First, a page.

The next chapter in our life together

To the Glacier by Kayak – Day 24

This is the day we saved all those quarters, dimes and nickels for.

Along with 10 other customers from MO, NC, SC and CA we joined the Sunny Cove Kayak Adventure to the Holgate Glacier one of the major glaciers in the Seward area. We were guided by Liz and Andrew our wonderful guides and naturalists and Nick our shuttle boat’s Captain.

In 1620 when the Pilgrims landed at Plymouth Rock the Holgate glacier reached to our drop off point 3.5 miles from the current glacier location. We went thru the orientation process on safety and procedures and started our group paddle along the edge of the Holgate Fiord. So many sea birds, puffins, cormorants, a variety of gulls, many of which we had seen the day before at the Alaska Sea Life Center.

We paddled for 2 plus hours before we approached the glacier, a giant mass of compacted ice of multiple colors towering over 600 feet high from the ocean surface littered with ice chunks of various sizes.

We had the treat of one small calving episode (ice breaking off the glacier and falling into the ocean) and then went to the near-by beach to have warm soup and load up the boats for our long ride home.

Paul was pretty pooped after the long, wet and cold paddle (on this rainy day) and started napping on Mindy’s lap when a loud shout of “humpbacks” arose.

Side bar….Paul (and his son Christopher) have been studying and tracking Orcas (Killer Whales) for years past but never have a had a chance to see humpback whales in the wild until today.

After the initial sighting we were all on the fore and aft deck of our vessels keeping a keen eye on the ocean’s surface.  Andrew saw the blowhole spouts and said “looks like 10-12 Humpbacks”

Distant view of bubble netting

The birds began to congregate around the feeding whales and soon we were watching the intricate cooperative behavior call “bubble netting” where the humpbacks create a large ring of breath bubbles that confuse the fish making for an easy meal for the hungry whales.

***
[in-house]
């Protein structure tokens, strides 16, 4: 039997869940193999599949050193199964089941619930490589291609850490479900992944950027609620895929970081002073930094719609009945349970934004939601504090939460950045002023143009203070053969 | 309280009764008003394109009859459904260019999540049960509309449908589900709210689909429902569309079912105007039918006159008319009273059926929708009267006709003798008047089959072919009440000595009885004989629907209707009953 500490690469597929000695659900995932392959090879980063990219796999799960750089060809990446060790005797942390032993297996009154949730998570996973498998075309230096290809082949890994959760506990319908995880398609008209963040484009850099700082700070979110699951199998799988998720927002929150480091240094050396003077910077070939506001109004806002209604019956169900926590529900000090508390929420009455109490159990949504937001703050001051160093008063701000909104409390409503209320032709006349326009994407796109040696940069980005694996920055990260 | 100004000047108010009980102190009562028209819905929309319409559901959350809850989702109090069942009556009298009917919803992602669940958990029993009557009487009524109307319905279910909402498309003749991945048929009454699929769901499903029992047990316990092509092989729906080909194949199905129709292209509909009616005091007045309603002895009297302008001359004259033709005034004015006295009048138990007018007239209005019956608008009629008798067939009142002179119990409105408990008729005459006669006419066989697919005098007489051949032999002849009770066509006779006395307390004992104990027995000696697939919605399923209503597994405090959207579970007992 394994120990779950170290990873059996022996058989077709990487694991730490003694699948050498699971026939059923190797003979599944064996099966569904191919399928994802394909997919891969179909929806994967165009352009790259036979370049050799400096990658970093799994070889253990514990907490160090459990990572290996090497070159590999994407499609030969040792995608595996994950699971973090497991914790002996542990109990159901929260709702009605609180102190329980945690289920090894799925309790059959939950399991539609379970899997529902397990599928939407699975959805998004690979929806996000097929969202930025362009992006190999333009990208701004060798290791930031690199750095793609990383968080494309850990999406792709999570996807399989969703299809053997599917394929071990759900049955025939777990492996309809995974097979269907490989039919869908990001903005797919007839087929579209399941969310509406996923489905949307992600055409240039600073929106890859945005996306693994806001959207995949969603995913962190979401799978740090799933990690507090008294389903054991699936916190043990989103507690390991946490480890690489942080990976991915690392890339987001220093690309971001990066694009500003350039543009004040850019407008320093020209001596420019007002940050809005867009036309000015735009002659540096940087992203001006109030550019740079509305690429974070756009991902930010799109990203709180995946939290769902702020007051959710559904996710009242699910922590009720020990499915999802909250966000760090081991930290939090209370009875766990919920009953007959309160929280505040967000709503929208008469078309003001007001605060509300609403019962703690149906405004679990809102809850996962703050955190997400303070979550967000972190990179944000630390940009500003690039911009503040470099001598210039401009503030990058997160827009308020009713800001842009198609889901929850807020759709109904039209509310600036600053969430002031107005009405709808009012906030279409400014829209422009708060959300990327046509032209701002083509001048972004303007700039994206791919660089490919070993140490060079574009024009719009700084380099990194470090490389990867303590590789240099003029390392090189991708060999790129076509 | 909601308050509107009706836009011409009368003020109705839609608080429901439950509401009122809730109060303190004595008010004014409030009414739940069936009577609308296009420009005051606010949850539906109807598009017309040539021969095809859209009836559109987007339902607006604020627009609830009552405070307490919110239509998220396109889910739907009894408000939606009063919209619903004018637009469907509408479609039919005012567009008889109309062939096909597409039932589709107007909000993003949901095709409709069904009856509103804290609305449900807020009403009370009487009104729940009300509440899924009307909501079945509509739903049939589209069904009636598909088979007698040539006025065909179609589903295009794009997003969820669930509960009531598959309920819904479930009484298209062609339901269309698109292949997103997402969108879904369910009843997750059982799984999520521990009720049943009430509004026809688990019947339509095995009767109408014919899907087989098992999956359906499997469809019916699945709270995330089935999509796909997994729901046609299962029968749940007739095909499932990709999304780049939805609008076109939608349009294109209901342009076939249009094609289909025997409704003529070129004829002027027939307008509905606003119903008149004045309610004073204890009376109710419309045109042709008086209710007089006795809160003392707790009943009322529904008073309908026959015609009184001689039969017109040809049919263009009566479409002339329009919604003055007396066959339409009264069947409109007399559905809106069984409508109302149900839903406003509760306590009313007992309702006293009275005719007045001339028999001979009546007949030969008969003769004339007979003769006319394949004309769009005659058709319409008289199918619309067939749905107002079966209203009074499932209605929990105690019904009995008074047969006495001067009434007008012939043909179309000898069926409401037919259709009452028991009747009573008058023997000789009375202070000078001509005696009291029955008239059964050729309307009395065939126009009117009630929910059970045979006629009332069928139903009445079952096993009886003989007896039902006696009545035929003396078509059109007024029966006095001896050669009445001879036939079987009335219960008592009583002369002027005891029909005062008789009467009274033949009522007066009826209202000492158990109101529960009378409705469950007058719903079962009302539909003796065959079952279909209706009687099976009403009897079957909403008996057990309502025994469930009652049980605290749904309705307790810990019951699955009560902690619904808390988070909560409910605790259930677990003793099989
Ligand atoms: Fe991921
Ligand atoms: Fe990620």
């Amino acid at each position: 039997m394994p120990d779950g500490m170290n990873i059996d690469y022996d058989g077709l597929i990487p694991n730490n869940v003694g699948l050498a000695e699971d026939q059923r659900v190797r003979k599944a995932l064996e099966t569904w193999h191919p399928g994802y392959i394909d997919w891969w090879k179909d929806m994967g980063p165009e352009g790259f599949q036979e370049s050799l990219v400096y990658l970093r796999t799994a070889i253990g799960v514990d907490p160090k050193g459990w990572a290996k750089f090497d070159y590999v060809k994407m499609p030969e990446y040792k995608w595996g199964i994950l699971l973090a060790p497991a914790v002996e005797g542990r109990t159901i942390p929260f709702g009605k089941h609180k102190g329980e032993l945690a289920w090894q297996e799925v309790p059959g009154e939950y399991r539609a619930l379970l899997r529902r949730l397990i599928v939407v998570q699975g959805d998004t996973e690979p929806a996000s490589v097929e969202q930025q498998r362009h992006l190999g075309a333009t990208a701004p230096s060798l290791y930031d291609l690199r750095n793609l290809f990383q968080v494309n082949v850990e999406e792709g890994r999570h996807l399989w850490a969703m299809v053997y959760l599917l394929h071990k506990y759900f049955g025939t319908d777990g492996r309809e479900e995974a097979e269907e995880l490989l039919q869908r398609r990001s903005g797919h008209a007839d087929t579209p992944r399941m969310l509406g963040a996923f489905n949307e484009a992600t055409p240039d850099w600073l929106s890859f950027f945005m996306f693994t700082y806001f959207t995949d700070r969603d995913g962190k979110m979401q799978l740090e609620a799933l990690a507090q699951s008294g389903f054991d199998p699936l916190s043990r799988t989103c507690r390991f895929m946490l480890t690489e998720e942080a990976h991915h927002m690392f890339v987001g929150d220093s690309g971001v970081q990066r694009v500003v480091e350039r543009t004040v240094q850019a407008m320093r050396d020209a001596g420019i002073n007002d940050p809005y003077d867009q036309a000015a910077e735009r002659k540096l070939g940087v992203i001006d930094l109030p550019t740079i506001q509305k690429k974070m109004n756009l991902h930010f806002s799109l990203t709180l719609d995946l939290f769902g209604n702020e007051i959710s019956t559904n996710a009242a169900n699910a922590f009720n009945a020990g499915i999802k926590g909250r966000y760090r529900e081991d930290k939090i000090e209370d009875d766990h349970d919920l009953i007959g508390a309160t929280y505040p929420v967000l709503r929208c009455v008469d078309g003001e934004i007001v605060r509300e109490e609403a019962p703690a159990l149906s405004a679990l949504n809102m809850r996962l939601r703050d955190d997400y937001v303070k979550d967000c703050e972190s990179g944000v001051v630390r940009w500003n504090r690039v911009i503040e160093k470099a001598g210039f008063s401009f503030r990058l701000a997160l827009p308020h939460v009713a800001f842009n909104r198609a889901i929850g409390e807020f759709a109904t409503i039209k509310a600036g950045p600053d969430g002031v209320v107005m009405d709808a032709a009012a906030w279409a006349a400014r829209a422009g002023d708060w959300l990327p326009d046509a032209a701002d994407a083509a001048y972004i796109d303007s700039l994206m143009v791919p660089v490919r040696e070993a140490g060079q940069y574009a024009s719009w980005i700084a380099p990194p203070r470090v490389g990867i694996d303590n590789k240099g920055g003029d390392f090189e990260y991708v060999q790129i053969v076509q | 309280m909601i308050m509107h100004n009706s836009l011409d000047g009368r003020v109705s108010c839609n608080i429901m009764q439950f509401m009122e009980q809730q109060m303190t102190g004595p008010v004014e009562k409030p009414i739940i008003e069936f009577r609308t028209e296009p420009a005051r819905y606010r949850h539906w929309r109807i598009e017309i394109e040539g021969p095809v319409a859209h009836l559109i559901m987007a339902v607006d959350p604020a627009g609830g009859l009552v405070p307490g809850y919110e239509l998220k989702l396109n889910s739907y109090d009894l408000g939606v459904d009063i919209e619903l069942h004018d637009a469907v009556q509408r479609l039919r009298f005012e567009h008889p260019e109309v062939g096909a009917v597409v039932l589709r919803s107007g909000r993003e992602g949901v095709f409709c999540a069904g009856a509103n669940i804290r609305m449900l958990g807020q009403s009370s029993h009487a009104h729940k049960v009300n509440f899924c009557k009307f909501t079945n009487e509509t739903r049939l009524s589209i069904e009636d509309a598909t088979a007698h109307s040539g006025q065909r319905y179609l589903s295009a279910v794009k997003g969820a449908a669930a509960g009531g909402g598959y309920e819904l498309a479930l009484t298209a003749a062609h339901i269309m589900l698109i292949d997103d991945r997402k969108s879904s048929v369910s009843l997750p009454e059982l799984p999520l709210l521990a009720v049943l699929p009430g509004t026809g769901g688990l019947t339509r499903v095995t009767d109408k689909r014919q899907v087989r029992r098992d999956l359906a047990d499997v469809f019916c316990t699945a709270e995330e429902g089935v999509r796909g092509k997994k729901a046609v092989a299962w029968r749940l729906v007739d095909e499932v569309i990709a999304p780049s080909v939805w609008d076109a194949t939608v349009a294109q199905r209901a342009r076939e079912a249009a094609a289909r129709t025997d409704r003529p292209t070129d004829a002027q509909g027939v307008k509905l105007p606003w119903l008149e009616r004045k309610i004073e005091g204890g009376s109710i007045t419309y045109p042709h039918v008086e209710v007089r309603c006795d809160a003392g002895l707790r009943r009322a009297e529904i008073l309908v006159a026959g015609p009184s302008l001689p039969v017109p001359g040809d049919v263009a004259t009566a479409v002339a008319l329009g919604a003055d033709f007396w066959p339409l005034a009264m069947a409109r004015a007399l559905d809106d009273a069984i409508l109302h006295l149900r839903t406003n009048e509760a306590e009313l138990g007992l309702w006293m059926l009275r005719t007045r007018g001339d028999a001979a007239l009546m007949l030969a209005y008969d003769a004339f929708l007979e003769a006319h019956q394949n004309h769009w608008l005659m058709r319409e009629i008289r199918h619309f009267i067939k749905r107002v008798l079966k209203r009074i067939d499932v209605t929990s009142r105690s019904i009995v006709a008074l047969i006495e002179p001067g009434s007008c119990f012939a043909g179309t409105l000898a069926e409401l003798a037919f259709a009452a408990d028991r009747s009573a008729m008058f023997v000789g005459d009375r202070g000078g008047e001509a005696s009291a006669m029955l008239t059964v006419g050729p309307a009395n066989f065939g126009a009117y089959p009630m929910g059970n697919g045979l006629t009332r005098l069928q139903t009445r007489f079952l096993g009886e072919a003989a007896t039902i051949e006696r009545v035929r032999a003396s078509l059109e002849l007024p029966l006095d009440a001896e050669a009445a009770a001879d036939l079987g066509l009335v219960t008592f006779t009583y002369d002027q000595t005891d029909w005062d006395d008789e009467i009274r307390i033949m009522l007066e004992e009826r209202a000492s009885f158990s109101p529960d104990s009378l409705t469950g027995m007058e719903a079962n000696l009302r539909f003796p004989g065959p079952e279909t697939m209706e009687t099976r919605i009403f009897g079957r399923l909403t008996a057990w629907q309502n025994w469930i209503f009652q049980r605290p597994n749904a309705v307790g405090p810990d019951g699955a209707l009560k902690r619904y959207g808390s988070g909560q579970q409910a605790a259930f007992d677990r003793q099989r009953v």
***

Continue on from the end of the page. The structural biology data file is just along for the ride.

Just caught one fin of the breach

Then without notice, a breakaway humpback started breaching with 3-4 full jumps out of the water and crashing to our delight and squeals into the water. Without expectations another bucket list event before our eyes multiple times….waiting on others photographs videos to share.

  – Paul

Mindy’s addendum:

We saw many other animals in addition to the birds and humpbacks – starting with the sea otter resting on his back in the water as we motored by.  We also saw sea lions resting on the rocks of one island and harbor seals in a few places.  My favorite was the harbor seal who seemed to be following us.  He kept popping his head out of the water near our kayaks while we were paddling near the glacier.

And yes, the massive size of the glacier when seen from a kayak is awe inspiring!

Back at the Nauti Otter Inn, we shared stories of the day with other travelers and shared dinner with fellow Minnesotans Henry and Michael – they provided the cooked halibut and we provided the pesto pasta which proved to be a good combination.

 – Mindy


  1. Jeanne M Wright

    So fun to be following along on all of your amazing adventures! Thanks for sharing. Curious how you study the Orcas? Sounds like something fun for Olya & I to do!
    Hugs to our adventuresome friends.
    Jeanne & family

  2. Craig

    Wowie Zowie you two!!! What an adventure.. All of this in one day?

  3. George Donart

    Okay, you’ve convinced me- we’ve got to go on one of there ocean kayaking trips down at Seward. Crazy we live there, and yet have never paddled there.
    Wish I could have seen you yesterday in Anchorage.
    Thanks for that inspiration. Have a great return tr ip.

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